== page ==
Part of a Series of Travel Stories: Five Truths and Two Lies
We checked into the Samurai Palace. They didn’t have a turnaround in front of the hotel. There was just a little awning and a man outside wearing a traditional Japanese doorman outfit. I thought, What’s with the sword? but I figured that was part of the getup. We weren’t in the touristy district — the American touristy district, that is. We were out of the way in a clean one-way street that smelled of lilacs. Small cars that were Fords and Mercedes crammed onto the right side of the street, almost bumper to bumper. Two people, a man and a woman, both brunettes wearing orange cotton pants and an orange button-down-the-front long cotton tunic were sweeping the street with brooms that had bright green nylon teeth. They swept leisurely but happily, looking at the group intently as they worked, but sometimes pausing to look up and chat for a few minutes with eye contact.
What could they have been talking about? They live in this town near the shady narrow street with the local hotel. They know where everything is — the good restaurants, the bad restaurants, the library, the stores where you can get good shoes for cheap, the place where you can take a good long walk and never get barked at by a dog. They sweep that street every day and see people come and go in the door of the Samurai Palace.
What was of interest to them, and what I didn’t know, was that there would be a local politician, Ukura Ramaki, coming down the street later that day as he campaigned for a seat on the local council. In keeping with Japanese custom, he would be pulled in a cart and well-wishers and supporters would walk behind him, chatting and calling up to people out the windows.
“Come down!,” the supporters would say in Japanese (of course!) “Come see our next leader!” Sometimes people demurred with polite reasons. “My child is in the bath!” That was good for a woman who looked 60, even, or “I am not wearing clothes that would honor your candidate!” — the humble face-saving excuse that would always have to be accepted, or the listener would risk offending the speaker. But many speakers looking out the window after they demurred with the bath excuse or the clothing excuse or the tofu on the stove excuse or whatever one flew in between their straight-hair-covered ears fast enough would say, “Mikito” — “one moment” — and the well-wishing throng would keep walking, but one person would stay behind, the one who had called up to begin with. And the man or woman in the window would ball up a 1,000 yen note into a tiny ball, or sometimes the supporter — if they were very fast — would pull a section out of an orange and stick the money in there and throw it, the money, either in the ball or in the orange, down to the person on the street who would catch it and call up “Rohuru!” “Thank you!” And they would both bow.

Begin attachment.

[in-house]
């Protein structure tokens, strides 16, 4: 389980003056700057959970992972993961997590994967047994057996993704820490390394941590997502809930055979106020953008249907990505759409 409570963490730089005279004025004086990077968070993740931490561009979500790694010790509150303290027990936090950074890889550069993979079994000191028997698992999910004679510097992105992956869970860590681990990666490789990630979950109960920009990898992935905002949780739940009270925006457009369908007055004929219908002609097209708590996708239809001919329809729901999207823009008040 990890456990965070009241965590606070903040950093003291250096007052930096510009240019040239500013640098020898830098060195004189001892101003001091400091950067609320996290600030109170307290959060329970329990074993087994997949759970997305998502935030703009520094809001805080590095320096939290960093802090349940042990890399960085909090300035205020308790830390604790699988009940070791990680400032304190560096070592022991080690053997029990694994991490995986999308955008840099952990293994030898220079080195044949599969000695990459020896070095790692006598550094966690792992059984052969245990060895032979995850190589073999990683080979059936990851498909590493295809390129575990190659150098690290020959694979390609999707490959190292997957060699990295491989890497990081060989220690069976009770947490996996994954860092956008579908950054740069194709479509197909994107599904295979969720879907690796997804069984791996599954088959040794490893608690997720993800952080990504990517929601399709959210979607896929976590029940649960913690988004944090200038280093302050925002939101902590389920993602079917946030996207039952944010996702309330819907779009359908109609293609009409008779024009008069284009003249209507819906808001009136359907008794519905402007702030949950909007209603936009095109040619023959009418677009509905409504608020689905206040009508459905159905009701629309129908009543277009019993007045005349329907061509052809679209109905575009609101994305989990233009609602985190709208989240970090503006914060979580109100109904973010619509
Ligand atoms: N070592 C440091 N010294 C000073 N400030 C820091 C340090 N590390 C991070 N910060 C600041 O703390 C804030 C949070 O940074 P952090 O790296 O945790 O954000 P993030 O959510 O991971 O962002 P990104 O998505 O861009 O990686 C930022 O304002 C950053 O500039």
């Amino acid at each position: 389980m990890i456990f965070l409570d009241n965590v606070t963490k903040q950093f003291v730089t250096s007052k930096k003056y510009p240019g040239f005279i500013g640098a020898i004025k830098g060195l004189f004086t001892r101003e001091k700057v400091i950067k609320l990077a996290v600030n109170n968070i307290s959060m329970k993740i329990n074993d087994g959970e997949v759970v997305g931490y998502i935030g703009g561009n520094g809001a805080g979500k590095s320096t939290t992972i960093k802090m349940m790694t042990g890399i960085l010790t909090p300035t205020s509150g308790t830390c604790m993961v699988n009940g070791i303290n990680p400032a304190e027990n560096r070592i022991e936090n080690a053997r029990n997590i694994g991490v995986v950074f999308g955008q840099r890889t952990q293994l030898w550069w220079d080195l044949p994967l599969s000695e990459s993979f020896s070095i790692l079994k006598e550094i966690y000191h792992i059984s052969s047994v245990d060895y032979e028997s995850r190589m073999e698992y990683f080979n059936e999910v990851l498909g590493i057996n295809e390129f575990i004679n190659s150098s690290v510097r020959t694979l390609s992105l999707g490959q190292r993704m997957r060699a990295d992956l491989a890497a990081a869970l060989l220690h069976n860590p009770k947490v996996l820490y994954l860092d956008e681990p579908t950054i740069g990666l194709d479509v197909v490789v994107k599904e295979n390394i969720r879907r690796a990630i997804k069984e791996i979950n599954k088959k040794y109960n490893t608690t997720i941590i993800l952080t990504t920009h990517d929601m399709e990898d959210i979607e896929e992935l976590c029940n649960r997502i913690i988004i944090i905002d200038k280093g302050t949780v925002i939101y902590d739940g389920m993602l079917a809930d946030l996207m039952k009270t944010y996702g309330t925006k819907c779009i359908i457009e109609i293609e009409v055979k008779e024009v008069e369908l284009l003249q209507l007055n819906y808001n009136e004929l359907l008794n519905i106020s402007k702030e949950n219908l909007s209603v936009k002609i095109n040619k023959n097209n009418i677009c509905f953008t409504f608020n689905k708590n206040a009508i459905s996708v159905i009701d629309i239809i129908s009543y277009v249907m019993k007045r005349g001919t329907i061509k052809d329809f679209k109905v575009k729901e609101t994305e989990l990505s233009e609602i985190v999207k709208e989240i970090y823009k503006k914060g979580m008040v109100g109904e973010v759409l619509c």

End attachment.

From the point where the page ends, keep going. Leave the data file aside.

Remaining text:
The person on the street would then hustle — to say “run” would be to overstate their motion because running would be too attention-getting — but would just try to walk as quickly as possible without looking winded or sweaty, ahead through the throngs of well-wishers to the campaign manager with the green leather shoulder bag with the zipper on top. All campaign managers always had a big bag like this and carried it everywhere. It was a sign that someone was campaigning and if you didn’t want to get pushed off the train of community life, if you wanted to get the attention — like getting your children into the best schools or even something as plain as being the first on the morning paper route so your newspaper wouldn’t arrive while you were at work — you’d give and coyly stuff 1,000 yen or so into the green bag with your business card so that the campaigner would know who you were and your favor would be granted if and when the person campaigning won and you needed a favor.
Of course, every once in a couple of years, someone tried to push that system by just putting their card in, without money. But usually somehow, some way, someone would see that sneaky green-bag-card-inserter. They had a name for that person, a derivative, oddly enough, from the Yiddish word for ganef, one who steals — a gidoneen, and it was a label that was very difficult to shake once the word was whispered in public groups, like after a public exhibition. “Gid” sometimes one would hear whispered near the green bag and heads would subtly turn toward the sound, which was said so quickly and softly that it was even questionable who said it and always a mystery to whom the label was applied.